Just once in a while, if we’re really lucky as readers, a book comes along that makes you want to turn it upside down and shake it just to see how the author managed to pull off such an accomplished and stirring tale. The problem with novelists like Jeffrey Eugenides is that they make it look easy. The other problem is that it can be such a hard act to follow, you find yourself rejecting all kinds of other books in search of another ‘perfect’ read. Set in early-‘80s America, and focusing on a handful of college students and their struggle to make sense of it all, ‘The Marriage Plot’ focuses mainly on the beautiful Madeleine, a by-the-book English student who falls like a ton of bricks for the charismatic Leonard. Devastated by their breakup, she quickly grabs a second chance at love when her ex – hospitalised for depression – agrees that he needs her in his life. Meanwhile, the lovelorn Mitchell, pining for Madeleine while on a post-graduation tour of Europe andIndia, wonders if he will ever attract the object of his affection. If that sounds a bit too much like boy loves girl who loves other boy, ‘The Marriage Plot’ is actually much, much more. It’s a story of dawning realisations, of growing up, of settling, and then tearing up the rule book. As the characters go on their voyage of discovery, we are with them each step of the way. Utterly engrossing; I got to the end and wanted to start reading it all over again.
My Dad Was Nearly James Bond by Des Bishop
The story of Des Bishop’s dad Mike is fairly well known inIrelandat this stage – thanks to an RTE documentary and a stand-up show of the same name. It is to Bishop’s credit, then, that the book manages to take a fresh approach to a story, going over a lot of the same ground covered earlier, but also including new details of his father’s life that he had not known earlier. Most of all, it is a loving tribute to a man who was clearly adored by his family even if, as Bishop points out, they may not always have realised it. He writes of the disconnect from his father he experienced as a teenager when he swapped his Queens home for boarding school in Ireland. He also mentions his own emotional shortcomings and wonders how much of it is to do with his upbringing. Bishop has always been insightful on matters pertaining to the Irish psyche and he highlights a particular aspect of his show which gets huge laughs inIrelandbut sorrowful tut-tutting in theU.S.– the part where he talks about his mother being raised by alcoholics. As a kid, he sometimes wondered why his father rarely lost his cool and, indeed, was something of a softy. When he discovers the shocking violent abuse in Mike Bishop’s own youth, it is something of a eureka moment. Unlike many of the cardboard-cutout, dull-as-dishwater ‘celebrity’ bios which dominate at this time of year, ‘My Dad Was Nearly James Bond’ is a well-written and insightful tale of a pretty cool family.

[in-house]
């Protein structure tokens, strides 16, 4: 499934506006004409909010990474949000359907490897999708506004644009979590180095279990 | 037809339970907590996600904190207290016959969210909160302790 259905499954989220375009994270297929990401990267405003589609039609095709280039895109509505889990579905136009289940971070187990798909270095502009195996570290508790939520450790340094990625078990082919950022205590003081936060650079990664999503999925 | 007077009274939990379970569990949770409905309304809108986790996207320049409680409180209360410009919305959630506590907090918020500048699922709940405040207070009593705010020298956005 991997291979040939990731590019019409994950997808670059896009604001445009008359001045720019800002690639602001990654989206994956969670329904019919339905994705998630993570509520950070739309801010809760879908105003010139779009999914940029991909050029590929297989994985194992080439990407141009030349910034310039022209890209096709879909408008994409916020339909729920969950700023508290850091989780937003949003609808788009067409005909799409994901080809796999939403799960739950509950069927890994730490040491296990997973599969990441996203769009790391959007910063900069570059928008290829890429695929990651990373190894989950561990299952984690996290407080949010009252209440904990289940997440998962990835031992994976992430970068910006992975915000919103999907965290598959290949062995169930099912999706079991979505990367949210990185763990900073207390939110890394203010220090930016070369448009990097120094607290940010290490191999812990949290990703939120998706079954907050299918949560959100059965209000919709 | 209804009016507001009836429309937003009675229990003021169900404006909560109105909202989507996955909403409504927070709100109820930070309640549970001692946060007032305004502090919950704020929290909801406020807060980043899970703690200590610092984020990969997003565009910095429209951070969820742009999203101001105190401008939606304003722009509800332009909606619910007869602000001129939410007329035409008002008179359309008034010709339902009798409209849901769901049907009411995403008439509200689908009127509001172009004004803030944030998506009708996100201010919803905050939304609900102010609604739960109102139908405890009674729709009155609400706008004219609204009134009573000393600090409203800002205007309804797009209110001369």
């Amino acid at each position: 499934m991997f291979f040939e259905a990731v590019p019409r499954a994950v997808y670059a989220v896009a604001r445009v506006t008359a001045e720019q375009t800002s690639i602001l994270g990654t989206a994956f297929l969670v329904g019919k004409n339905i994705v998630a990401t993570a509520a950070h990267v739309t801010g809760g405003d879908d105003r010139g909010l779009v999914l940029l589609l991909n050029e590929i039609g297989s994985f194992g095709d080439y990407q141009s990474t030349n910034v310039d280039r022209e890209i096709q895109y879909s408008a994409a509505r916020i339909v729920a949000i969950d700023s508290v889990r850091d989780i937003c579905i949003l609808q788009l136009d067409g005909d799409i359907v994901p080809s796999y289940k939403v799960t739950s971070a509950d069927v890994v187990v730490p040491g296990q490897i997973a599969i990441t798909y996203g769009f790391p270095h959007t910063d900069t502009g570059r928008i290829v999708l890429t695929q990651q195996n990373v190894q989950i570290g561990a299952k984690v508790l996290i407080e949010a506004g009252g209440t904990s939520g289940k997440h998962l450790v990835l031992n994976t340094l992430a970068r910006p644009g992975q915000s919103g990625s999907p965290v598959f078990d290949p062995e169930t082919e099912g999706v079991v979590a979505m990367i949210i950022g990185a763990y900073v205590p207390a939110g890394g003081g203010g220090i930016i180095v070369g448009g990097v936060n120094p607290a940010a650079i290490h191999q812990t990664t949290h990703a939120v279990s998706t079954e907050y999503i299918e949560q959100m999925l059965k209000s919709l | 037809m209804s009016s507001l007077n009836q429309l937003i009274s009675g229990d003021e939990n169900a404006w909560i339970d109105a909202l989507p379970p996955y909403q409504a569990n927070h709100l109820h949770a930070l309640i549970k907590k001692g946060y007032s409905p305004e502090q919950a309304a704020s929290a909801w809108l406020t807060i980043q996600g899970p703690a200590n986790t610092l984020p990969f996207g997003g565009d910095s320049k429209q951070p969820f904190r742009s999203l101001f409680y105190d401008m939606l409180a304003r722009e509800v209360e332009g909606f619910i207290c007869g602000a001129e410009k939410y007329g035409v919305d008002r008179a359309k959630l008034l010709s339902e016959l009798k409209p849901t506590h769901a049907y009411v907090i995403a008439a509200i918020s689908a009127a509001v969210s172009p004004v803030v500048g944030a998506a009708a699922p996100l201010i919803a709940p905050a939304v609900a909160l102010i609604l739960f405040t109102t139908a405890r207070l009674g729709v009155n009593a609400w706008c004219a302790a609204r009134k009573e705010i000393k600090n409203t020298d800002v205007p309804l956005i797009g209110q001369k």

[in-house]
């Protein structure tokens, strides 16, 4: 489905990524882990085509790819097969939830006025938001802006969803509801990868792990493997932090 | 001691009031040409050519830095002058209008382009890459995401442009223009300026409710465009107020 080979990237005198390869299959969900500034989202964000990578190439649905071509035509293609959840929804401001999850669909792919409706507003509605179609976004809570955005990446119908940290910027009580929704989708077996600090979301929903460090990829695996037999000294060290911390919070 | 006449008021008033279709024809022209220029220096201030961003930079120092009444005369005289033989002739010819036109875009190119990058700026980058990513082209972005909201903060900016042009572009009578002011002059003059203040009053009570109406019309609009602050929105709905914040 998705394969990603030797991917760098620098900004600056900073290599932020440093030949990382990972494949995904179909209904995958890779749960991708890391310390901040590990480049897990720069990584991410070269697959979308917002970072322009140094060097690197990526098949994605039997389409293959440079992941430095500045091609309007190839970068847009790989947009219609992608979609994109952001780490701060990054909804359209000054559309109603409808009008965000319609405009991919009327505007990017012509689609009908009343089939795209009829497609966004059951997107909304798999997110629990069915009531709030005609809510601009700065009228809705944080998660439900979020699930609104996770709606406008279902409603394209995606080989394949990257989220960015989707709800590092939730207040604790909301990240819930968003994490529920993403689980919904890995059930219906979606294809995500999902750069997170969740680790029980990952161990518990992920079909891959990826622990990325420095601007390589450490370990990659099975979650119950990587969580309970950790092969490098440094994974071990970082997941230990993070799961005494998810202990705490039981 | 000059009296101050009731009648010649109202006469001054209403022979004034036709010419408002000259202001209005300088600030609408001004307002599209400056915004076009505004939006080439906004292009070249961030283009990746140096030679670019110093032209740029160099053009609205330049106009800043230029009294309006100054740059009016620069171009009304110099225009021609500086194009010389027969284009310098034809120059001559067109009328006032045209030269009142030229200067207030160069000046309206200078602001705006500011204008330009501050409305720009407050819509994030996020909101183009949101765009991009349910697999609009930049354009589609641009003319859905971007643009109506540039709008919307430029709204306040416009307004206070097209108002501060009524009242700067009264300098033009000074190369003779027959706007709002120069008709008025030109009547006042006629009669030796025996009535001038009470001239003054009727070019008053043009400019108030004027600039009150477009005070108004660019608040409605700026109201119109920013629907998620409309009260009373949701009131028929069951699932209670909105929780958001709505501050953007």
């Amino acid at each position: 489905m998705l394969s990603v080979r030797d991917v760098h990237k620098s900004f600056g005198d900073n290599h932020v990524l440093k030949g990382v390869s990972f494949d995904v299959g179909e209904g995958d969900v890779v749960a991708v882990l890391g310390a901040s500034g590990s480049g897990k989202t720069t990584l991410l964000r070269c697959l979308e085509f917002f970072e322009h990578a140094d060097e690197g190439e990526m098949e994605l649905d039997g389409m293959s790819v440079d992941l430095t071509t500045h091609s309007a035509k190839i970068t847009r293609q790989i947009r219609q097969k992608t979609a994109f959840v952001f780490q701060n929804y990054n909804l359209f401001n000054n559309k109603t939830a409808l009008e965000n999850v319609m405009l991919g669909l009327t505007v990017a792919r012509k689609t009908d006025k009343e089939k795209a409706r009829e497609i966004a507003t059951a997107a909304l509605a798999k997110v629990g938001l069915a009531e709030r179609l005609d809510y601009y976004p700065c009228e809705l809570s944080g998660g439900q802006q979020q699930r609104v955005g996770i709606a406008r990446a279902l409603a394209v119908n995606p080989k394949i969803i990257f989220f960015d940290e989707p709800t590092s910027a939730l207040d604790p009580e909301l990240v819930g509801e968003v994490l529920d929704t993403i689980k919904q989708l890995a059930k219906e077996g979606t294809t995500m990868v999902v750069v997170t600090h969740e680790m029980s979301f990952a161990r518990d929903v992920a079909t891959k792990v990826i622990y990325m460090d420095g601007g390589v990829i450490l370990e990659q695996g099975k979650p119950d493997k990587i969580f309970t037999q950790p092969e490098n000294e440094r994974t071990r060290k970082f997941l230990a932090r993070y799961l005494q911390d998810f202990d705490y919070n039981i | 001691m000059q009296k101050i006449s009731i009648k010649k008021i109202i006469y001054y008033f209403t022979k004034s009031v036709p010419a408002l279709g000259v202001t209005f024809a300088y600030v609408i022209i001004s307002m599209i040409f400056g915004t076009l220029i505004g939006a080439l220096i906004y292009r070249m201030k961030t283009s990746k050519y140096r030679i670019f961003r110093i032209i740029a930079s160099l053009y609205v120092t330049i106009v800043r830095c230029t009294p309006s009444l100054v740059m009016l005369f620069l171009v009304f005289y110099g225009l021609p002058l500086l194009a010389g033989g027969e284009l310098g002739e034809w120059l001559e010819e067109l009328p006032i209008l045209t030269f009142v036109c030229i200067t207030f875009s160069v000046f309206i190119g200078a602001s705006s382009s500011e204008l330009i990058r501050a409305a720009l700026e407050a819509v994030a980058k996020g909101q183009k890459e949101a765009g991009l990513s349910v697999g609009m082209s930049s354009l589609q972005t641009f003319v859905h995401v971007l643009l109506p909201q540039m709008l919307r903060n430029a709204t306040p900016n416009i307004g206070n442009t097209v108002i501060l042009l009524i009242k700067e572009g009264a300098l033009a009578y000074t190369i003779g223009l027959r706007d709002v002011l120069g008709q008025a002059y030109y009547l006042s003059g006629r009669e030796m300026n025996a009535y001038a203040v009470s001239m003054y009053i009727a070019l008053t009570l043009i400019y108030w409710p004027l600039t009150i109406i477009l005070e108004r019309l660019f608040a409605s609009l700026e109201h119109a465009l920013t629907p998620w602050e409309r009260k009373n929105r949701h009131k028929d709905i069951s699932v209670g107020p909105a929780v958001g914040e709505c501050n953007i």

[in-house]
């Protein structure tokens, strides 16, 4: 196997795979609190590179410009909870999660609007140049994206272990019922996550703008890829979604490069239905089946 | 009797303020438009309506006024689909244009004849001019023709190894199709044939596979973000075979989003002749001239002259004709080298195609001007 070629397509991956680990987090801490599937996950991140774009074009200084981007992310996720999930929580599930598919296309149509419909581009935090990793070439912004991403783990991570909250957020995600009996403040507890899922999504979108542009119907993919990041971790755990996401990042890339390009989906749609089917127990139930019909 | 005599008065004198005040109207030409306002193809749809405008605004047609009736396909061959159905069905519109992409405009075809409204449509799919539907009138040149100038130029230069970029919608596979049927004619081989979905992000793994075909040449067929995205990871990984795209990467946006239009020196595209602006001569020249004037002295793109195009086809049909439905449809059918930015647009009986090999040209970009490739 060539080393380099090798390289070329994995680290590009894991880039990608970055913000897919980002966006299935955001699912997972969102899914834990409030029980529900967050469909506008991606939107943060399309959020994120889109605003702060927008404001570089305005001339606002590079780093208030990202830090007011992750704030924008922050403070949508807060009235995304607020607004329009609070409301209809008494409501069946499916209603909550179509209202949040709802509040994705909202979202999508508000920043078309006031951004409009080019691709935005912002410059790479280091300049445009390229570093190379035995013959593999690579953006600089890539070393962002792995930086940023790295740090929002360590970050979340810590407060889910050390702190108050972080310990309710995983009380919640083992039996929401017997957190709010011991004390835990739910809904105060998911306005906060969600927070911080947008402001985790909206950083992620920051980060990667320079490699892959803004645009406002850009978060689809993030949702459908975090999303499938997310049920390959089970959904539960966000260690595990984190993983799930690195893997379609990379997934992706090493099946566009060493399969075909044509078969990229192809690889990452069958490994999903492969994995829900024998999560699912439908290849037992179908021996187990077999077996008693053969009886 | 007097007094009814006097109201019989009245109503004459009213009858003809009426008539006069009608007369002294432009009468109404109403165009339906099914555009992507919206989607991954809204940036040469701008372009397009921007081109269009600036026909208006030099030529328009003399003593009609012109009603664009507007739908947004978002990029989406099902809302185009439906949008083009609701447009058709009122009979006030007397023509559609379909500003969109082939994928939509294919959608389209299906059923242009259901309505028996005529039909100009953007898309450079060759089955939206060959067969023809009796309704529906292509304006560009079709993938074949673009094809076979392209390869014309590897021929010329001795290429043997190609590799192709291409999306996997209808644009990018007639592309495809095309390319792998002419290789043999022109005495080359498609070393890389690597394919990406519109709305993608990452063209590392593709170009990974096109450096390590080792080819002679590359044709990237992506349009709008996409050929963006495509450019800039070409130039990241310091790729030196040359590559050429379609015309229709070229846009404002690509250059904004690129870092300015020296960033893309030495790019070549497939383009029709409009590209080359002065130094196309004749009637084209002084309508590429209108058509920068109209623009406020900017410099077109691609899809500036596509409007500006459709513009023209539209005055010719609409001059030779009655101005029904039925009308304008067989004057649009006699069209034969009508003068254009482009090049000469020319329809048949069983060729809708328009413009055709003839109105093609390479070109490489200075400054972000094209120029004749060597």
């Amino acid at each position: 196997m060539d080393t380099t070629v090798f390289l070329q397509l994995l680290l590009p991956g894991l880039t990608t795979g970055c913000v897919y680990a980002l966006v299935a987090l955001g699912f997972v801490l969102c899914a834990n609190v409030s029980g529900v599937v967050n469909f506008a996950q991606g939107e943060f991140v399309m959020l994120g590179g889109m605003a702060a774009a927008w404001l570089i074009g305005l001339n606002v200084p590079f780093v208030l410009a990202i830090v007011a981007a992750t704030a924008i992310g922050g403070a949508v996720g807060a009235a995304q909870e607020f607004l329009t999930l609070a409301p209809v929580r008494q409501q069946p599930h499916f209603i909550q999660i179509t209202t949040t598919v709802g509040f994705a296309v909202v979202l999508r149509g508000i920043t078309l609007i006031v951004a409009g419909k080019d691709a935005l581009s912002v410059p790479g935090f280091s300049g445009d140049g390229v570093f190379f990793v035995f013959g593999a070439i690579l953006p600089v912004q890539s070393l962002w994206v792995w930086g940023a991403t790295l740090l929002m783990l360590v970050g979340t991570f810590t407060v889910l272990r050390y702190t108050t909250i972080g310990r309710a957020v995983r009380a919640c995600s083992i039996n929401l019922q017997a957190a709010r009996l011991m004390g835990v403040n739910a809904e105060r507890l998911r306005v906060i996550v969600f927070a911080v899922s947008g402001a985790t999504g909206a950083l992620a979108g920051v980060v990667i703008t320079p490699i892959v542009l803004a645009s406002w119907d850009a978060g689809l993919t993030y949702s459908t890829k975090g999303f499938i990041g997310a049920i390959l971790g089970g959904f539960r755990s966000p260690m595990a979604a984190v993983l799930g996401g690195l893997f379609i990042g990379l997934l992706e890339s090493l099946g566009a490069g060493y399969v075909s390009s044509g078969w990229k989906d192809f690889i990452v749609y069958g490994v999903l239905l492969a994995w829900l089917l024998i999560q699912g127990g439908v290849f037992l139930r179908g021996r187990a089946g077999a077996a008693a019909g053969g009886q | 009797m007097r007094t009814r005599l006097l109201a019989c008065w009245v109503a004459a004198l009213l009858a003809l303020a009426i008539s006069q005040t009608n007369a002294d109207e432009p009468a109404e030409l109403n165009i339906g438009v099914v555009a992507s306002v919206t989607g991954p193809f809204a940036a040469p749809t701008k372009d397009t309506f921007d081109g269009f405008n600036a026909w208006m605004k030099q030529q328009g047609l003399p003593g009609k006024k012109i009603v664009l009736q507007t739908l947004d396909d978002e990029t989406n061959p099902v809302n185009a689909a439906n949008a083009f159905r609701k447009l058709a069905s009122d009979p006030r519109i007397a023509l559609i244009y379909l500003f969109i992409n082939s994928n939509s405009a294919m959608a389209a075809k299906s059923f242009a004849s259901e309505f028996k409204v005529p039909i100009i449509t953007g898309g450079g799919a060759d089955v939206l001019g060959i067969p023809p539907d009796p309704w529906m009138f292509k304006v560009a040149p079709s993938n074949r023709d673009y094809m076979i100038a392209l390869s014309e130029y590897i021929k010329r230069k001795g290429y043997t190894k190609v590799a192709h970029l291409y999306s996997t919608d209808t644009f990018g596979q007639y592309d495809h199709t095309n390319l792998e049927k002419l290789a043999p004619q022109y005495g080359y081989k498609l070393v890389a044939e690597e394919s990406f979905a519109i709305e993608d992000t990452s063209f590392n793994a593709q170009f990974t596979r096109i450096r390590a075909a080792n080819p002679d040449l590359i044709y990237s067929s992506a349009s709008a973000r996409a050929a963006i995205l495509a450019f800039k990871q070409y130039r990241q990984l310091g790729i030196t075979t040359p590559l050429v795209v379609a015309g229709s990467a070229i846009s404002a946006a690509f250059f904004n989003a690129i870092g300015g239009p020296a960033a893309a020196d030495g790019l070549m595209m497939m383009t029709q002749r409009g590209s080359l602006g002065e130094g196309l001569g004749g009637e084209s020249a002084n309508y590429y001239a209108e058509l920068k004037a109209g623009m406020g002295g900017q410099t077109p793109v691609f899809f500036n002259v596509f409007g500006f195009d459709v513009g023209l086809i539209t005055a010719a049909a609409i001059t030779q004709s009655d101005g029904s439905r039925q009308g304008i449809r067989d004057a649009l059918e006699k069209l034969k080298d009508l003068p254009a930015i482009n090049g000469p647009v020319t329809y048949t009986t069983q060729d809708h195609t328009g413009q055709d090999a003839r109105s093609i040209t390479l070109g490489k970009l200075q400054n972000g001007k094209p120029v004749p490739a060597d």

Cover image of The London Train by Tessa Hadley
Starting with the poignant image of a man arriving at a nursing home hours after his mother’s body has already been removed and her room stripped of her presence, ‘The London Train’ rollicks gently through the countryside shedding further light on the life and loves of the newly bereaved Paul. The calm contentedness of his rural Welsh existence with wife Elise and their two young daughters is breached firstly by his mother’s unexpected death, and then by the disappearance of his teenage daughter. The child of his first marriage, Pia has left home and refuses to tell her mother where she is now living. When Paul eventually manages to track her down, he discovers that Pia has established a new family, and he finds himself oddly attracted to her unusual domestic setup. Through repeated train journeys fromWalestoLondon, more of his story is rolled out. Meanwhile, Cora has just moved back fromLondontoCardiff, abandoning the life shared with her high-ranking civil servant husband for the newly-renovated blank canvas of her parents’ old home. But when her sister-in-law contacts her to say her estranged husband has disappeared, she finds herself rethinking some of her life-changing decisions. Through Cora’s job as a librarian, Hadley has incorporated some illuminating insights into libraries and librarianship. This is a beautifully written book, with a story that meanders purposefully through the lives of the characters, occasionally picking up steam, but mostly just chugging along steadily.
The Betrayal of Trust by Susan Hill
This was my first venture into the detective fiction of Susan Hill, and it comes as a pleasant surprise to learn that this is in fact the sixth outing for Simon Serrailler. With freak weather and flash floods hitting southernEngland, a shallow grave is unearthed on the moor in Lafferton. When the remains are positively identified as those of a local well-to-do teenager who disappeared sixteen years previously, Serrailler has the unenviable task of trying to solve a very cold case. When a second set of remains proves harder to identify, and with police cutbacks hitting hard, he finds himself working around the clock. The intrusion of work into his personal life hits hard when his widowed sister accuses him of letting her down, and he struggles to keep his focus after meeting a particularly attractive woman. Meanwhile, an elderly woman in the village makes plans to travel to a Swiss assisted-death facility, and a new facility for dementia patients is not all it appears to be. There are enough references to an intriguing back story that suggest the previous Serrailler novels are well worth a look, but ‘The Betrayal of Trust’ also works well as a stand-alone story.
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